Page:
Patsches have 30-plus year career in hog industry

WELCOME, Minn. - Charles Patsche was looking for more flexibility thandairy farming provided when he started working for a neighbor in 1974.

The Patsche family from Welcome are the Minnesota Pork Industry 2012 Family of the Year. Pictured, back row from left: Dion Montgomery, Kirsteena Patsche, Marcus Eytcheson. Middle row: Teresa Montgomery, Charles Patsche, Wanda Patsche, Alisa Eytcheson. Front row: Jadyn and Cadence Montgomery.

WELCOME, Minn. - Charles Patsche was looking for more flexibility than dairy farming provided when he started working for a neighbor in 1974.

The neighbor, Dr. Daniel Skow, a veterinarian, had a farrow-to-feeder pig operation, selling hogs at 40 pounds to another producer or through a local auction market.

Patsche worked for Skow for a few years before he and Wanda married and they purchased his herd of 50 sows and rented his farm place.

Wanda was a city girl who knew nothing about farming.

"I had to learn a lot," she said.


Together, they grew the sow herd to 96 and purchased the farm. They farrowed in 24 crates in the old red barn bedded with oat straw and raised feeder pigs. The boar line was Farmers Hybrid from Algona, Iowa.

The sows gestated outdoors in portable shelters. The sows had a pecking order, with the bigger, pushier sows getting all the feed and others growing thin because they didn't get enough to eat.

A desire to do a better job of caring for each individual sow led them to build their first gestation and nursery building in 1983, Wanda said. It had 120 individual stalls.

They began doing hand mating and knew the exact due date. No more guessing based upon when the boar was in the pen with the sows. There were fewer

abortions. Extreme weather was no longer a challenge as the animals were housed indoors.

They were fortunate that another gestation barn was going up in the neighborhood at the same time, Charles said. They visited the other barn and made modifications to their plan.

"We knew we had to make it work," he said.

The couple continued to grow their herd of PIC Camborough sows and invest in more buildings, always touring other barns before building to see what they liked and what they could improve upon.


The Patsches grew their herd to 300 some sows and added hired labor to help with the workload. In 1985, they rented their first finishing space.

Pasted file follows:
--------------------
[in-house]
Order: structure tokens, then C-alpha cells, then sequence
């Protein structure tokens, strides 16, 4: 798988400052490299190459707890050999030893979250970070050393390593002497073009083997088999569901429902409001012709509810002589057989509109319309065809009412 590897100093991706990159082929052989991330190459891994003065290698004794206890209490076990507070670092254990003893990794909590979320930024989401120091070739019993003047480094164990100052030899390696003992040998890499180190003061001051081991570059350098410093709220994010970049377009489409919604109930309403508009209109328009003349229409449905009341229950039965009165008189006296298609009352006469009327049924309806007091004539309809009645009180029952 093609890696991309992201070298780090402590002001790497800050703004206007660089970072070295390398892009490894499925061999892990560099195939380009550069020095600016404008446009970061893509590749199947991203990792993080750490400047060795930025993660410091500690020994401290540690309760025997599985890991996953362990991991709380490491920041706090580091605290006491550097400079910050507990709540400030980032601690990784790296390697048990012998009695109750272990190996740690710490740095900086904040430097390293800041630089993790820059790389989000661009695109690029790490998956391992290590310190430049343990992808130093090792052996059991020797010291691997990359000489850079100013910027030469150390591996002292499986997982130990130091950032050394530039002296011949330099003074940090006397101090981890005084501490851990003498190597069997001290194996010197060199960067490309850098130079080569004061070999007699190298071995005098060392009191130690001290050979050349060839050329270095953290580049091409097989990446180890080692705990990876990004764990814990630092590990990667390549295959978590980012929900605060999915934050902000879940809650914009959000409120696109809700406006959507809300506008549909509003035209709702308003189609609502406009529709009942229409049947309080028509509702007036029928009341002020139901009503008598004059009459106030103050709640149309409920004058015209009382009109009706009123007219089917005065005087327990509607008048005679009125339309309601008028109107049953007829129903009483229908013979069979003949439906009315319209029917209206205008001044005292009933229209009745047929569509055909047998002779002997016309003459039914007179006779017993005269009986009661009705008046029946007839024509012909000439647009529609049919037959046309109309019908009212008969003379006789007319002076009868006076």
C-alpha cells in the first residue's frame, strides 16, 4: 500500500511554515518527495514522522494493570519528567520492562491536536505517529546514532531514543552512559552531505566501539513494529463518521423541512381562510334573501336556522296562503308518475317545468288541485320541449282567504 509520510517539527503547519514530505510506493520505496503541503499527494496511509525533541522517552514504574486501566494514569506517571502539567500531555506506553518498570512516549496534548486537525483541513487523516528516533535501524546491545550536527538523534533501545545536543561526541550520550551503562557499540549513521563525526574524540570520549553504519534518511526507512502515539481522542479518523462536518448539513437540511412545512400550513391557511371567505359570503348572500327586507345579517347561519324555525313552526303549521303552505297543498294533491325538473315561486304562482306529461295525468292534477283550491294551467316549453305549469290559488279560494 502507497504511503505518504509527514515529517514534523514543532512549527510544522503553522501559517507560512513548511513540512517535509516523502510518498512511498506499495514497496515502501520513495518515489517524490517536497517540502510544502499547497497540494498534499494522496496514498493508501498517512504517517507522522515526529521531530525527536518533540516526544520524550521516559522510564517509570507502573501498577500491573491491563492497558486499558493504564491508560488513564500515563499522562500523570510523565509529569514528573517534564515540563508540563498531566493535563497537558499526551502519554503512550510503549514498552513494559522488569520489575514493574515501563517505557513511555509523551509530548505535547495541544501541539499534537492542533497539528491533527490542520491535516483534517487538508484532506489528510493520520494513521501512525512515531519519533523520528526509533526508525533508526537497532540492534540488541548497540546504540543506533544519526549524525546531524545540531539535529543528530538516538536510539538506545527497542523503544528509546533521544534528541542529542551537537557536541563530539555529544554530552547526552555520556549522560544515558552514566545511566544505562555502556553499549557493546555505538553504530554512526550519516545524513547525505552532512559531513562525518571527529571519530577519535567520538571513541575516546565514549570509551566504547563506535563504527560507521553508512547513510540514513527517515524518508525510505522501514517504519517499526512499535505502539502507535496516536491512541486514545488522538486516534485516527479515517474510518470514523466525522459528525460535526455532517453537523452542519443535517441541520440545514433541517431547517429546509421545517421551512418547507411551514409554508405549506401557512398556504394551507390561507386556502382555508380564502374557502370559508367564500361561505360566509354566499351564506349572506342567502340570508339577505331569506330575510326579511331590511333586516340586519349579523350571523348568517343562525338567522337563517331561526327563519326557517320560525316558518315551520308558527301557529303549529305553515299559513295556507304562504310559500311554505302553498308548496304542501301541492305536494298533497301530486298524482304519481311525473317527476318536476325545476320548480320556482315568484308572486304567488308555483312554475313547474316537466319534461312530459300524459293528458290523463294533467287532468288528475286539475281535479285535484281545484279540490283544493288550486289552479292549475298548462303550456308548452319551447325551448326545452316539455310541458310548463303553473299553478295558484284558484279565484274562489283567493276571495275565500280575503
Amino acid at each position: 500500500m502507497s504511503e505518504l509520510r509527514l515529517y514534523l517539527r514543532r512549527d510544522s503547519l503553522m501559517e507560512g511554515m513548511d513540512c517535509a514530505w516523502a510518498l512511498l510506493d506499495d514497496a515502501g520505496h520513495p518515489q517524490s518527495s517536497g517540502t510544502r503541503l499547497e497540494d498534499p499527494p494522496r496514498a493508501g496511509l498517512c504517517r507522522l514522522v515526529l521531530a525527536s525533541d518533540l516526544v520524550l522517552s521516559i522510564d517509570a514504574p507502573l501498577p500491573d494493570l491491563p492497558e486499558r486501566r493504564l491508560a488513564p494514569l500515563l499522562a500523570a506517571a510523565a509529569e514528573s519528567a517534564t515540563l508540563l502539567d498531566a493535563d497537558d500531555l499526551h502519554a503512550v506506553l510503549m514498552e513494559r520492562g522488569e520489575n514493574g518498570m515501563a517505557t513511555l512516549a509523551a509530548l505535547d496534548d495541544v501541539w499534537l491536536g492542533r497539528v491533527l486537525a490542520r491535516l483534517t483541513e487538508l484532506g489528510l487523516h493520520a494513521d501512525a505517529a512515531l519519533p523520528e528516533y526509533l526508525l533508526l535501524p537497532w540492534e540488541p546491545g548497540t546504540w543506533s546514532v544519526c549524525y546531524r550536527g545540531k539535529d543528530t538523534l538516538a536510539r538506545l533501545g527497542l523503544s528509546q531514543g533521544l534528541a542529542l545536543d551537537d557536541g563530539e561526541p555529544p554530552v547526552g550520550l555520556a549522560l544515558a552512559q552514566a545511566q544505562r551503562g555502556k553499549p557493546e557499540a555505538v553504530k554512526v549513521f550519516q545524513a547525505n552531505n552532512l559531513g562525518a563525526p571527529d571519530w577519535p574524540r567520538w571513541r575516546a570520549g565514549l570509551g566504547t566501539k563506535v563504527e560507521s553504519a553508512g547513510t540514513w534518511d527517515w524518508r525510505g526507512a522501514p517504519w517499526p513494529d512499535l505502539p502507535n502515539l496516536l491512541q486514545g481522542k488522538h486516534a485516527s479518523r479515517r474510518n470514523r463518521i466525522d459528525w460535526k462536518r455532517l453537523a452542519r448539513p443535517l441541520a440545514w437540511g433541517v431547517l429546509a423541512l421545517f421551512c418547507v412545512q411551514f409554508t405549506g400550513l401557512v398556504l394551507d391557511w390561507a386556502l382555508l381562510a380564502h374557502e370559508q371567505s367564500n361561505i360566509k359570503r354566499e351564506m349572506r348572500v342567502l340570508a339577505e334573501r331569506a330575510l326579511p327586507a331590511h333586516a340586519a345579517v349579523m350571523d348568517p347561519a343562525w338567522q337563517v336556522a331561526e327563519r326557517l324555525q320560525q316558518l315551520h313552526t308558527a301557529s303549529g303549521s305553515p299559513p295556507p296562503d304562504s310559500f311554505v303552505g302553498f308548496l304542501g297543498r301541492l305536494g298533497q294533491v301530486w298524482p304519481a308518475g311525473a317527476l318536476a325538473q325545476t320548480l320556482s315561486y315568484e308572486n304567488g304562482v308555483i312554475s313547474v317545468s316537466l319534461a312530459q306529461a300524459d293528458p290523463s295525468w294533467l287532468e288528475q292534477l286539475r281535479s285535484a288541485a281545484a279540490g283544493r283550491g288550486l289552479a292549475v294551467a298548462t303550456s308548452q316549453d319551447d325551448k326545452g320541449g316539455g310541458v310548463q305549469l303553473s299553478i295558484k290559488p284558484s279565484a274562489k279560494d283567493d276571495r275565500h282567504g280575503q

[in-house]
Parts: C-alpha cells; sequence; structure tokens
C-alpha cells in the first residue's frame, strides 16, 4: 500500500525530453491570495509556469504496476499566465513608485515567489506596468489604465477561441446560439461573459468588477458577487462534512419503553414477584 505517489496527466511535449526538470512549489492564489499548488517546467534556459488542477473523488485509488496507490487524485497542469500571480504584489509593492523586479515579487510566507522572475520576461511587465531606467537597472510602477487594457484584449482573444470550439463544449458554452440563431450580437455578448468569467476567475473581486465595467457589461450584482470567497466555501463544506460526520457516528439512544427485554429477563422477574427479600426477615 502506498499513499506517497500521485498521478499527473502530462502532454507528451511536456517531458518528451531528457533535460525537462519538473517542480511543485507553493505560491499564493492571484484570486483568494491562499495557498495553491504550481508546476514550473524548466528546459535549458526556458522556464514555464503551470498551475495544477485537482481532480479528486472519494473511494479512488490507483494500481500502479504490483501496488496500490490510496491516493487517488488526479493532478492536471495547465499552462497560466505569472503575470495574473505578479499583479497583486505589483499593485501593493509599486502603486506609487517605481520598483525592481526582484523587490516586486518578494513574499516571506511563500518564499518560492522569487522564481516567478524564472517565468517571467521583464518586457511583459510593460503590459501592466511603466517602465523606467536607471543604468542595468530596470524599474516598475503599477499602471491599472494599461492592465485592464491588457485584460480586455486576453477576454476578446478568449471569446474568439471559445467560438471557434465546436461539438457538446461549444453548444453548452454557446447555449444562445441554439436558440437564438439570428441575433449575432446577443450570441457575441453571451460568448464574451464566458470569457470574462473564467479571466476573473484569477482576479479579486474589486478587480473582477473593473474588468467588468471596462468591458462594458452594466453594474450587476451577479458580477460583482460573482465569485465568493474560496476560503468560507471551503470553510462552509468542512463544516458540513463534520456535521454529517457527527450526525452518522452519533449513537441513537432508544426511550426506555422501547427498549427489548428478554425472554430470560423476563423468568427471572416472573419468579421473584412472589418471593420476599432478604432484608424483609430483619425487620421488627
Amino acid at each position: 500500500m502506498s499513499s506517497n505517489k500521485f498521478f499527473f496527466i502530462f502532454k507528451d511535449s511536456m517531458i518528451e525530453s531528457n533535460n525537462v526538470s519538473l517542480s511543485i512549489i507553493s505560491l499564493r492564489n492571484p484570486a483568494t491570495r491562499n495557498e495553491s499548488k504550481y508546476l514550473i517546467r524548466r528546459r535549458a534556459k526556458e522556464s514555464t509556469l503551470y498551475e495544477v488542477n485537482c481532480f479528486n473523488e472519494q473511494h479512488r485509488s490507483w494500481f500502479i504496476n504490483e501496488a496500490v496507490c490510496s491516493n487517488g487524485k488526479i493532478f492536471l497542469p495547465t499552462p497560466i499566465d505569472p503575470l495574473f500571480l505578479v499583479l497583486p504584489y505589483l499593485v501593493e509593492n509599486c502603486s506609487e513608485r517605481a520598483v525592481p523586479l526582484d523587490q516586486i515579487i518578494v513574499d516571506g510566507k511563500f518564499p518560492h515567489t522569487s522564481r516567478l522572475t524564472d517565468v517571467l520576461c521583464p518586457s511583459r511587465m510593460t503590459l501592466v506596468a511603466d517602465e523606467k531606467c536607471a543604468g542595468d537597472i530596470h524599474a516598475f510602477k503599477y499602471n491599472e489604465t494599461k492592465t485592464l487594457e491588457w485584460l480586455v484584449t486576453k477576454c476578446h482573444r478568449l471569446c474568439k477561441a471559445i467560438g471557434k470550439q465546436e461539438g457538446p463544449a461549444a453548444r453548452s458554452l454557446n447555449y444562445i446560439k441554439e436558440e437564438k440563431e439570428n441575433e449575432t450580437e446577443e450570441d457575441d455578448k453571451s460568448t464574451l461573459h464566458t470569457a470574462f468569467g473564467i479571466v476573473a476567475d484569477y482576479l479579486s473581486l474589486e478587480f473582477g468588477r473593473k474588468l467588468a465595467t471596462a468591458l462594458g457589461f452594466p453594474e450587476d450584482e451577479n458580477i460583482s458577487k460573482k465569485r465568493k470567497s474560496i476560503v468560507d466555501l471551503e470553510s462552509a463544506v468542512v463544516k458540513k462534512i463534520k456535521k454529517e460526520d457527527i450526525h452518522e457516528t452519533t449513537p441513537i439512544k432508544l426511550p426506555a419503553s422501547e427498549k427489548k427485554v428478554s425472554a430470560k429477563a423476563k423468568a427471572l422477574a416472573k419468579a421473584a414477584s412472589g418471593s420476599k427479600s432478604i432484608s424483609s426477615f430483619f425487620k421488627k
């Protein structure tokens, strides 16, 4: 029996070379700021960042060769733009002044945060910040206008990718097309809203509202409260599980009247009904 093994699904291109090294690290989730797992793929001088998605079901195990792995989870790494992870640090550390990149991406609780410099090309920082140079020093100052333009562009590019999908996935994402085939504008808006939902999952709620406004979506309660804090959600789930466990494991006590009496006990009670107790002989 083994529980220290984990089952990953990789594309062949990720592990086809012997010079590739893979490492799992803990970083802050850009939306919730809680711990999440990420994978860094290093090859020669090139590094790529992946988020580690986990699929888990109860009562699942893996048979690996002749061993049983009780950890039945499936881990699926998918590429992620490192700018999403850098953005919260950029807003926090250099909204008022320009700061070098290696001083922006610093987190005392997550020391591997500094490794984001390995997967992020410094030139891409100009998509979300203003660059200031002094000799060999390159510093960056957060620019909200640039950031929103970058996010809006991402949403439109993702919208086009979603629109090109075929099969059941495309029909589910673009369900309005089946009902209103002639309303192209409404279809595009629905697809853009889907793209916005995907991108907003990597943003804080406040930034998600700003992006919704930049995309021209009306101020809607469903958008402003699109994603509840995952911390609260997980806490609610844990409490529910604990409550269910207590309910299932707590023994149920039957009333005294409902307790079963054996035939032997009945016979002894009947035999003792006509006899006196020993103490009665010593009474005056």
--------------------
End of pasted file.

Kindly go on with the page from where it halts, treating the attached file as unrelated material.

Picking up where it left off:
Prior to that, they had sold feeder pigs.

Soon after renting the finishing space, they began to build finishing barns. They built their last finisher in 1998. They have buildings on their farm place and one off site location.

They farrowed up to 2000.

Then PRRS happened, Charles said.

He and Wanda decided the easiest way to manage PRRS was to convert to finishing.

At first, they purchased isowean hogs on the open market, Wanda said. After three years of that, they realized they needed to look for a more stable source.

That's when they bought into Center Creek Pork in Northrop. They get 2,200 pigs weighing an average of 13 pounds in over a week's time. In about 160 days, they market those hogs at 270 pounds. They have an all in, all out system. They grind their own feed and haul their own manure, but they do get help for loading, hauling and pressure washing.


The couple focuses their attention on the hogs at their farm place, plus their 1,000 acres of corn and soybeans. They have leased out their off site location. Both work full time on the farm now.

Wanda worked off-the-farm in information technology for 19 years and was one of the first people to have computerized farm records. She tested the PigChamp beta version.

"Chuck and Wanda have grown their family and farming operation over the last 30 some years by being focused and working together as part of a team," said Barry Hilgendorf of Preferred Capital Management, in his nomination letter. "They are and will always be valued members of not only the Martin County and Minnesota Pork Producers but agriculture at it's most basic level - the family farm."

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